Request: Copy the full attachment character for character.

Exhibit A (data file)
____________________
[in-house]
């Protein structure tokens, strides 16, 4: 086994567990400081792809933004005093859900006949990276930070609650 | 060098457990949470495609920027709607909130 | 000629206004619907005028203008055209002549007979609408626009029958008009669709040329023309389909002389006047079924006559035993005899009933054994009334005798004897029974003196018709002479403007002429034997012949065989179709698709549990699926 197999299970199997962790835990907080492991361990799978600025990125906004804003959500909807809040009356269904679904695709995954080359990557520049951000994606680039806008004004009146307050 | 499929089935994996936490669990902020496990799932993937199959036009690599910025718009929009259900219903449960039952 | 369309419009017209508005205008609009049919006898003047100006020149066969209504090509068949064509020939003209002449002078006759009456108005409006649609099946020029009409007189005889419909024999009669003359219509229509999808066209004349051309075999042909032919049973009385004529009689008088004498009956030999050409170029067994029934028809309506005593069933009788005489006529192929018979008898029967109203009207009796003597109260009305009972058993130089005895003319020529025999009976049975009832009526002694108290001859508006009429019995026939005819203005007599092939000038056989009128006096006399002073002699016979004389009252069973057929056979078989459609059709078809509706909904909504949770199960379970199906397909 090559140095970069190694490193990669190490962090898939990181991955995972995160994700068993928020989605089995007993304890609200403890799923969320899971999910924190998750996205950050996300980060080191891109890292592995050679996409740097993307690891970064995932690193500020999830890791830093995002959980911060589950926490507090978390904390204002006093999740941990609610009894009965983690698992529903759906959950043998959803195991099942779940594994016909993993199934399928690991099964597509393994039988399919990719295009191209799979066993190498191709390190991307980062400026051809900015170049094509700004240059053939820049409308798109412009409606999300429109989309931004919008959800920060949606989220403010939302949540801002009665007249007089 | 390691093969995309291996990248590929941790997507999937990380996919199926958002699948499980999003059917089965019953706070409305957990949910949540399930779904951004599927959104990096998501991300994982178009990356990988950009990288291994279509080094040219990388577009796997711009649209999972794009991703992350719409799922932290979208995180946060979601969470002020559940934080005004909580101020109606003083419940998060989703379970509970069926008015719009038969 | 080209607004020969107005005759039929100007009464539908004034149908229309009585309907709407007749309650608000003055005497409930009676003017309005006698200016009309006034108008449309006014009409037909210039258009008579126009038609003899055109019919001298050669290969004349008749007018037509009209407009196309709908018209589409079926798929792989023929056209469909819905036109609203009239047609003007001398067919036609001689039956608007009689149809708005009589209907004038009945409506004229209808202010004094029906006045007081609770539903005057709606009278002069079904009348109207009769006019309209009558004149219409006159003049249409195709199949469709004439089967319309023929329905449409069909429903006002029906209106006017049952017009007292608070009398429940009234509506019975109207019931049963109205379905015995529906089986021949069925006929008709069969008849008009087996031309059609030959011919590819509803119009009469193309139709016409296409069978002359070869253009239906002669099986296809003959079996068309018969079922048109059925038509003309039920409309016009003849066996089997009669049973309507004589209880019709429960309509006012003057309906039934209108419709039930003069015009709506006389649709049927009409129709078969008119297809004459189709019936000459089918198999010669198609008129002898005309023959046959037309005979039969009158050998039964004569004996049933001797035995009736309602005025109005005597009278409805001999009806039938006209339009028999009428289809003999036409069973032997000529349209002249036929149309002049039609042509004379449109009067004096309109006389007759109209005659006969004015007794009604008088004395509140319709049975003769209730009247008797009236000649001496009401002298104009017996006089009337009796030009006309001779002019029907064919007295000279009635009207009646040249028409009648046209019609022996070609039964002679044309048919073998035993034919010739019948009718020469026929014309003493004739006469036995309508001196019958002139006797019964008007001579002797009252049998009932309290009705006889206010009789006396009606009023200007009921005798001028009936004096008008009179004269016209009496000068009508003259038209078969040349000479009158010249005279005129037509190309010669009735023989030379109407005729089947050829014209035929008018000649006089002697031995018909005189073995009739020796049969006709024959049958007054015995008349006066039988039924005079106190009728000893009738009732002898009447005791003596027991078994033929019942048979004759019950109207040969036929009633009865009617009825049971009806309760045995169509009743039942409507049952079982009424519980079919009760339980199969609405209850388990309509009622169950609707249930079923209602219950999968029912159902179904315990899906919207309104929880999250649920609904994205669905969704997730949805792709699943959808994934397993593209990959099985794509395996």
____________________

[in-house]
């Protein structure tokens, strides 16, 4: 086994567990400081792809933004005093859900006949990276930070609650 | 060098457990949470495609920027709607909130 | 000629206004619907005028203008055209002549007979609408626009029958008009669709040329023309389909002389006047079924006559035993005899009933054994009334005798004897029974003196018709002479403007002429034997012949065989179709698709549990699926 197999299970199997962790835990907080492991361990799978600025990125906004804003959500909807809040009356269904679904695709995954080359990557520049951000994606680039806008004004009146307050 | 499929089935994996936490669990902020496990799932993937199959036009690599910025718009929009259900219903449960039952 | 369309419009017209508005205008609009049919006898003047100006020149066969209504090509068949064509020939003209002449002078006759009456108005409006649609099946020029009409007189005889419909024999009669003359219509229509999808066209004349051309075999042909032919049973009385004529009689008088004498009956030999050409170029067994029934028809309506005593069933009788005489006529192929018979008898029967109203009207009796003597109260009305009972058993130089005895003319020529025999009976049975009832009526002694108290001859508006009429019995026939005819203005007599092939000038056989009128006096006399002073002699016979004389009252069973057929056979078989459609059709078809509706909904909504949770199960379970199906397909 090559140095970069190694490193990669190490962090898939990181991955995972995160994700068993928020989605089995007993304890609200403890799923969320899971999910924190998750996205950050996300980060080191891109890292592995050679996409740097993307690891970064995932690193500020999830890791830093995002959980911060589950926490507090978390904390204002006093999740941990609610009894009965983690698992529903759906959950043998959803195991099942779940594994016909993993199934399928690991099964597509393994039988399919990719295009191209799979066993190498191709390190991307980062400026051809900015170049094509700004240059053939820049409308798109412009409606999300429109989309931004919008959800920060949606989220403010939302949540801002009665007249007089 | 390691093969995309291996990248590929941790997507999937990380996919199926958002699948499980999003059917089965019953706070409305957990949910949540399930779904951004599927959104990096998501991300994982178009990356990988950009990288291994279509080094040219990388577009796997711009649209999972794009991703992350719409799922932290979208995180946060979601969470002020559940934080005004909580101020109606003083419940998060989703379970509970069926008015719009038969 | 080209607004020969107005005759039929100007009464539908004034149908229309009585309907709407007749309650608000003055005497409930009676003017309005006698200016009309006034108008449309006014009409037909210039258009008579126009038609003899055109019919001298050669290969004349008749007018037509009209407009196309709908018209589409079926798929792989023929056209469909819905036109609203009239047609003007001398067919036609001689039956608007009689149809708005009589209907004038009945409506004229209808202010004094029906006045007081609770539903005057709606009278002069079904009348109207009769006019309209009558004149219409006159003049249409195709199949469709004439089967319309023929329905449409069909429903006002029906209106006017049952017009007292608070009398429940009234509506019975109207019931049963109205379905015995529906089986021949069925006929008709069969008849008009087996031309059609030959011919590819509803119009009469193309139709016409296409069978002359070869253009239906002669099986296809003959079996068309018969079922048109059925038509003309039920409309016009003849066996089997009669049973309507004589209880019709429960309509006012003057309906039934209108419709039930003069015009709506006389649709049927009409129709078969008119297809004459189709019936000459089918198999010669198609008129002898005309023959046959037309005979039969009158050998039964004569004996049933001797035995009736309602005025109005005597009278409805001999009806039938006209339009028999009428289809003999036409069973032997000529349209002249036929149309002049039609042509004379449109009067004096309109006389007759109209005659006969004015007794009604008088004395509140319709049975003769209730009247008797009236000649001496009401002298104009017996006089009337009796030009006309001779002019029907064919007295000279009635009207009646040249028409009648046209019609022996070609039964002679044309048919073998035993034919010739019948009718020469026929014309003493004739006469036995309508001196019958002139006797019964008007001579002797009252049998009932309290009705006889206010009789006396009606009023200007009921005798001028009936004096008008009179004269016209009496000068009508003259038209078969040349000479009158010249005279005129037509190309010669009735023989030379109407005729089947050829014209035929008018000649006089002697031995018909005189073995009739020796049969006709024959049958007054015995008349006066039988039924005079106190009728000893009738009732002898009447005791003596027991078994033929019942048979004759019950109207040969036929009633009865009617009825049971009806309760045995169509009743039942409507049952079982009424519980079919009760339980199969609405209850388990309509009622169950609707249930079923209602219950999968029912159902179904315990899906919207309104929880999250649920609904994205669905969704997730949805792709699943959808994934397993593209990959099985794509395996």